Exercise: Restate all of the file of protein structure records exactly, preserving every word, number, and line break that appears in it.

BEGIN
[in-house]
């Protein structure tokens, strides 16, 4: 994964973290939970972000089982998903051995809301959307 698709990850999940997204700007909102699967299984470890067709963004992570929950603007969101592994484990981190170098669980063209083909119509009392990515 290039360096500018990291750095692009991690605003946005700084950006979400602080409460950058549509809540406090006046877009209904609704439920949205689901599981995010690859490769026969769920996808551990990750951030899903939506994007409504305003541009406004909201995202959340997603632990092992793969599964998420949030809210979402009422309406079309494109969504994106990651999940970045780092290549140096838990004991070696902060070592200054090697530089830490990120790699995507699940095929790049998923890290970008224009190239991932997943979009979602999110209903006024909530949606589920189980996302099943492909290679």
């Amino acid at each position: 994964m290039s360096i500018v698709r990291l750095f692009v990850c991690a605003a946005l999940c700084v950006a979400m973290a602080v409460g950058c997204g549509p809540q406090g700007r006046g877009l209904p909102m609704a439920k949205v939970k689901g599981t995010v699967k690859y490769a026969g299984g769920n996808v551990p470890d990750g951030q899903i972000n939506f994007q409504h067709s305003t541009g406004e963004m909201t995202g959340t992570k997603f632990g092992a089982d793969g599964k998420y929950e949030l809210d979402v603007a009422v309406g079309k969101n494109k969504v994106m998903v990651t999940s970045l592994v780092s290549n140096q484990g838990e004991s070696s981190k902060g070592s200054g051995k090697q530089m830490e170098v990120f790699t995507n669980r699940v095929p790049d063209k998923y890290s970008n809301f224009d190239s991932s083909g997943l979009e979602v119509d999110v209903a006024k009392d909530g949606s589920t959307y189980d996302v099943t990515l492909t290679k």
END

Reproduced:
[in-house]
């Protein structure tokens, strides 16, 4: 994964973290939970972000089982998903051995809301959307 698709990850999940997204700007909102699967299984470890067709963004992570929950603007969101592994484990981190170098669980063209083909119509009392990515 290039360096500018990291750095692009991690605003946005700084950006979400602080409460950058549509809540406090006046877009209904609704439920949205689901599981995010690859490769026969769920996808551990990750951030899903939506994007409504305003541009406004909201995202959340997603632990092992793969599964998420949030809210979402009422309406079309494109969504994106990651999940970045780092290549140096838990004991070696902060070592200054090697530089830490990120790699995507699940095929790049998923890290970008224009190239991932997943979009979602999110209903006024909530949606589920189980996302099943492909290679």
């Amino acid at each position: 994964m290039s360096i500018v698709r990291l750095f692009v990850c991690a605003a946005l999940c700084v950006a979400m973290a602080v409460g950058c997204g549509p809540q406090g700007r006046g877009l209904p909102m609704a439920k949205v939970k689901g599981t995010v699967k690859y490769a026969g299984g769920n996808v551990p470890d990750g951030q899903i972000n939506f994007q409504h067709s305003t541009g406004e963004m909201t995202g959340t992570k997603f632990g092992a089982d793969g599964k998420y929950e949030l809210d979402v603007a009422v309406g079309k969101n494109k969504v994106m998903v990651t999940s970045l592994v780092s290549n140096q484990g838990e004991s070696s981190k902060g070592s200054g051995k090697q530089m830490e170098v990120f790699t995507n669980r699940v095929p790049d063209k998923y890290s970008n809301f224009d190239s991932s083909g997943l979009e979602v119509d999110v209903a006024k009392d909530g949606s589920t959307y189980d996302v099943t990515l492909t290679k």